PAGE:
When fishing for bonefish, rarely can you expect a day entirely free of wind. In fact, most experienced flats anglers would agree that those completely calm days can be extremely challenging due to spooky fish. While a light wind can be your friend on the flats, there are times when it can be a little overwhelming.
Here are a few tips to increase your success when dealing with the dreaded “W” word.
- Fish a heavier fly. For the most part, the majority of the flats we fish are relatively shallow. Therefore, we typically throw large flies with little weight, usually tied with bead chain eyes. However, when the wind is howling, the wave disturbance on the surface tends to cause the fly to sink slower. It is important to get that fly to the bottom quickly where the fish will see it in order to get the take. Therefore, on a windy day try chucking a fly with lead eyes instead. The larger splash from the heavier fly is not as much an issue here as it is masked by the wind’s disturbance on the surface of the water.
- Shorten up your leader. Our bonefish on South Andros are hardly leader shy, and this is especially true on those blustery days. Some of our guides recommend a leader as short as 6 feet to aid in turning over the fly into the wind. In fact, one of our guides, Torrie Bevans, claims to have caught fish with nothing more than a few inches of leader off the end of the fly line. Sure, that’s a bit overkill, but the point is clear. If the wind is not allowing your fly to turn over, shorten the leader.
- Tie your own leader. Along with leader length, try building your own leader. Building your own leaders allows the option of using stiffer materials, such as Rio’s Alloy Hard Saltwater Mono, which turn over much better in high wind situations. While knotless tapered leaders work great in some situations, the process required to make them typically results in a more supple material. This is not always the best option when trying to punch those lead eyes into the wind.
- Up the rod/line size. While an 8 weight is by far the most popular rod for bonefish, don’t hesitate to pack along a 9 weight as well. The 9 weight is invaluable when the wind is howling. If the fly never makes it in front of the fish, it doesn’t matter how delicate your fly line lands on the water, so choose the stick that gets it there! Also, try over lining your rod. Try a 9 weight fly line on your 8 weight rod. The extra weight may help load the rod in those tough conditions.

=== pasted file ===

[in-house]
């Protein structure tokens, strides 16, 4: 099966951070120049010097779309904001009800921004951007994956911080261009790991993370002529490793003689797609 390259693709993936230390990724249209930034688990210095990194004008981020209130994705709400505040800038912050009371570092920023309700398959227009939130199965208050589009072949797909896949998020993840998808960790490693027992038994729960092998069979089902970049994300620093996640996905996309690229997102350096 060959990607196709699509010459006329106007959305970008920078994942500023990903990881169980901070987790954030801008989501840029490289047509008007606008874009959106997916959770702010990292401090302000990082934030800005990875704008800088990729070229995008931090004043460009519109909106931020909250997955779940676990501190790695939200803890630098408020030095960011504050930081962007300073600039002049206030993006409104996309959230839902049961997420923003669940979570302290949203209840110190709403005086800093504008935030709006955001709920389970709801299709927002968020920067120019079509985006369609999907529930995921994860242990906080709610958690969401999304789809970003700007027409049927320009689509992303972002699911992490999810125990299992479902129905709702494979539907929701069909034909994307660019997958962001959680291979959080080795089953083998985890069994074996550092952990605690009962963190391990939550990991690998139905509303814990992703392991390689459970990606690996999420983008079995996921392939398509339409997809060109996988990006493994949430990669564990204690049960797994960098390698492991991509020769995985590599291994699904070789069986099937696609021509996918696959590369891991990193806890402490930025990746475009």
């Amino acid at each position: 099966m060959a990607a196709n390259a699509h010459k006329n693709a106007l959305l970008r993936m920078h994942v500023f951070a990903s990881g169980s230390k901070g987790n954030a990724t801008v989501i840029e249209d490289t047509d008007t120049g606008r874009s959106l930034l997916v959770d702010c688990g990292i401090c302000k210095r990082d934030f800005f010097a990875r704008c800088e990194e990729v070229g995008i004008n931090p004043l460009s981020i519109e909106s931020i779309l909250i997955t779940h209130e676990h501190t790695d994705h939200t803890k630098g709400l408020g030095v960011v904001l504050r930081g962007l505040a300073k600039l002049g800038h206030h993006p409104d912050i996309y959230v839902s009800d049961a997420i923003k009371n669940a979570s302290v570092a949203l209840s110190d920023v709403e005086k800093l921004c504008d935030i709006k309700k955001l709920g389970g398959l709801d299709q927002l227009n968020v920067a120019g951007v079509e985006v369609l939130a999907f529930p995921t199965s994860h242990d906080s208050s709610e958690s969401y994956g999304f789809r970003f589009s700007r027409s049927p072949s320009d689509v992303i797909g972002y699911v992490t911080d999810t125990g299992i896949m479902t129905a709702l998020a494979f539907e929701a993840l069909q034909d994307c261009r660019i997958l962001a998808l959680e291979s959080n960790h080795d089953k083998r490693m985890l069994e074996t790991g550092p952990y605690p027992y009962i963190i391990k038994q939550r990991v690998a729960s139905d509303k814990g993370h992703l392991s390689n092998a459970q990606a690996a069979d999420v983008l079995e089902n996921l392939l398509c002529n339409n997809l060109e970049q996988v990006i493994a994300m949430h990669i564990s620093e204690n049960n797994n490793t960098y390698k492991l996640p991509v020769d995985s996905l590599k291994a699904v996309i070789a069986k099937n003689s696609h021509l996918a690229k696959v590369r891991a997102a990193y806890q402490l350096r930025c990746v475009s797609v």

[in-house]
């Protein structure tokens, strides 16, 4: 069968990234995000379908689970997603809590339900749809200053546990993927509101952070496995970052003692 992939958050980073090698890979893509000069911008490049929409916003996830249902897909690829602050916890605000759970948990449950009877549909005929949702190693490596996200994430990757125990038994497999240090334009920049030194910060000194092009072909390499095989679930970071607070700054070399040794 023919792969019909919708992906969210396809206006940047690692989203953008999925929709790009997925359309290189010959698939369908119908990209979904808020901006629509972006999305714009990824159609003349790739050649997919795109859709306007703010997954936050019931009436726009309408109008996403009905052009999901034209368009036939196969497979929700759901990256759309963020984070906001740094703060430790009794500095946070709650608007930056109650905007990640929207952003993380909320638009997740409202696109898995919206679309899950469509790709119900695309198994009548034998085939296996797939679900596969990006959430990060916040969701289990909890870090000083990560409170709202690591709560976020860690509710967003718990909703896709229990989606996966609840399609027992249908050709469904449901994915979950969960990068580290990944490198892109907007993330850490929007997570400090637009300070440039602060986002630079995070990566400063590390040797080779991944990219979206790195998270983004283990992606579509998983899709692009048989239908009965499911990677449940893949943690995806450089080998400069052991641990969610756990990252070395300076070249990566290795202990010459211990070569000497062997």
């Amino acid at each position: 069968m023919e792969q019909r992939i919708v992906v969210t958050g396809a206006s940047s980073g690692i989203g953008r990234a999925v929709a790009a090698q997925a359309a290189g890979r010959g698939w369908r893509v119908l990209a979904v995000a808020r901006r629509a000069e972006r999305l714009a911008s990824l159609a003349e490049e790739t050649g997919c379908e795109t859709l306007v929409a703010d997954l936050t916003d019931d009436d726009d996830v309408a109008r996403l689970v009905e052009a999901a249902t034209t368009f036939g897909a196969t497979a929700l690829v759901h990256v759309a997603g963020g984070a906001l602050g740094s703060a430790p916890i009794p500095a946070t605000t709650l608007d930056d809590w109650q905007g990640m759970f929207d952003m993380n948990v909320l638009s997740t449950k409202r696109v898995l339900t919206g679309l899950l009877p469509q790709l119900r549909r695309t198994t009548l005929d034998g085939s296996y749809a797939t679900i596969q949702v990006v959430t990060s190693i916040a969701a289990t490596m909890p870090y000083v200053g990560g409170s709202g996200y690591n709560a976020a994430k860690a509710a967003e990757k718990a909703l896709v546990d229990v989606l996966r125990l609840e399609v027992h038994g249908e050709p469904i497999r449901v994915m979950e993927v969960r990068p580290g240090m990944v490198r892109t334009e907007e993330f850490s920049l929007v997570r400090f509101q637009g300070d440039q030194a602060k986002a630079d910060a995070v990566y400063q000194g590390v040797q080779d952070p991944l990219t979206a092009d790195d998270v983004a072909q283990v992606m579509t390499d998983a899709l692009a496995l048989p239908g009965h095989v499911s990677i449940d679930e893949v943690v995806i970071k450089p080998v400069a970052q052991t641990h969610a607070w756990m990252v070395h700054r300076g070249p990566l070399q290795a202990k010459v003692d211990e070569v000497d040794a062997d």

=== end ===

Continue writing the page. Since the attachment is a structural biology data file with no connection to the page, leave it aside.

- Pay attention to boat speed. We’ve written on this topic before, but it is worth repeating. When retrieving your fly, it is important to take note of how fast you (and the boat) are moving. The speed that the boat is drifting has a direct effect on how fast or slow you must strip the fly. On days of high wind, this is especially important as the boat will most likely be moving faster or slower than normal (depending on which direction you are going).
- Practice beforehand. Maximize your chances on your next trip by practicing beforehand. Practice throwing tight loops with limited false casts into the wind. However, don’t stop there. Remember, the wind doesn’t always blow straight at or behind us, so make sure to practice casting at every angle in relationship to the wind as well. Check out some of our past posts from a few that know a thing or two about casting into the wind.
I’ve tried practicing in the wind. Dang, I just get all PiZZed-off and quit. Knowing that you posted this I’m going to try to give it another try. I think I’ll up line two weights and give it a try. Great post David
Thanks David. Get back out there and have fun!
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